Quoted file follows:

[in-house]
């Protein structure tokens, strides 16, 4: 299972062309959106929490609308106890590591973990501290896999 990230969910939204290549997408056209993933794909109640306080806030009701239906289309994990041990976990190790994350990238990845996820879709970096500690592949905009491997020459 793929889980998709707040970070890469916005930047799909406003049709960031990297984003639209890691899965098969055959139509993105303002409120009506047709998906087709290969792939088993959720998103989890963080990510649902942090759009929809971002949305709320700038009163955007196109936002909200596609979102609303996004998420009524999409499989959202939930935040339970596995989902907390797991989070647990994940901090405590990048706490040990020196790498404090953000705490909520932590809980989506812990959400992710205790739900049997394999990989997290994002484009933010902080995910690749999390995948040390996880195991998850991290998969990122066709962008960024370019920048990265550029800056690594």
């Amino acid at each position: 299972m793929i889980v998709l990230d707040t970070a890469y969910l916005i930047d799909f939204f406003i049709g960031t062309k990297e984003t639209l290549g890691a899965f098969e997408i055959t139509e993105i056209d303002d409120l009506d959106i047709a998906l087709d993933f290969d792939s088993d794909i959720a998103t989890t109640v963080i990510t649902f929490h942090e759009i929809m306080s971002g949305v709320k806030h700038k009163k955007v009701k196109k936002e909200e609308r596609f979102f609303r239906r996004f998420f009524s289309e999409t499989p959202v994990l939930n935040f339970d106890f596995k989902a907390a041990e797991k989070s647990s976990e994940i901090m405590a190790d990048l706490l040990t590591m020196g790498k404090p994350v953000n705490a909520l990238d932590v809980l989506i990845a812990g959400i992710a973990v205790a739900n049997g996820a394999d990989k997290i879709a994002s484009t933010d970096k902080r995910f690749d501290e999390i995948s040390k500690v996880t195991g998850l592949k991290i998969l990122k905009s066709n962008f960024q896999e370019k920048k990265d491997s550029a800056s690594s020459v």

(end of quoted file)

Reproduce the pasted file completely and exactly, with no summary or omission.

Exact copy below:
[in-house]
């Protein structure tokens, strides 16, 4: 299972062309959106929490609308106890590591973990501290896999 990230969910939204290549997408056209993933794909109640306080806030009701239906289309994990041990976990190790994350990238990845996820879709970096500690592949905009491997020459 793929889980998709707040970070890469916005930047799909406003049709960031990297984003639209890691899965098969055959139509993105303002409120009506047709998906087709290969792939088993959720998103989890963080990510649902942090759009929809971002949305709320700038009163955007196109936002909200596609979102609303996004998420009524999409499989959202939930935040339970596995989902907390797991989070647990994940901090405590990048706490040990020196790498404090953000705490909520932590809980989506812990959400992710205790739900049997394999990989997290994002484009933010902080995910690749999390995948040390996880195991998850991290998969990122066709962008960024370019920048990265550029800056690594």
């Amino acid at each position: 299972m793929i889980v998709l990230d707040t970070a890469y969910l916005i930047d799909f939204f406003i049709g960031t062309k990297e984003t639209l290549g890691a899965f098969e997408i055959t139509e993105i056209d303002d409120l009506d959106i047709a998906l087709d993933f290969d792939s088993d794909i959720a998103t989890t109640v963080i990510t649902f929490h942090e759009i929809m306080s971002g949305v709320k806030h700038k009163k955007v009701k196109k936002e909200e609308r596609f979102f609303r239906r996004f998420f009524s289309e999409t499989p959202v994990l939930n935040f339970d106890f596995k989902a907390a041990e797991k989070s647990s976990e994940i901090m405590a190790d990048l706490l040990t590591m020196g790498k404090p994350v953000n705490a909520l990238d932590v809980l989506i990845a812990g959400i992710a973990v205790a739900n049997g996820a394999d990989k997290i879709a994002s484009t933010d970096k902080r995910f690749d501290e999390i995948s040390k500690v996880t195991g998850l592949k991290i998969l990122k905009s066709n962008f960024q896999e370019k920048k990265d491997s550029a800056s690594s020459v």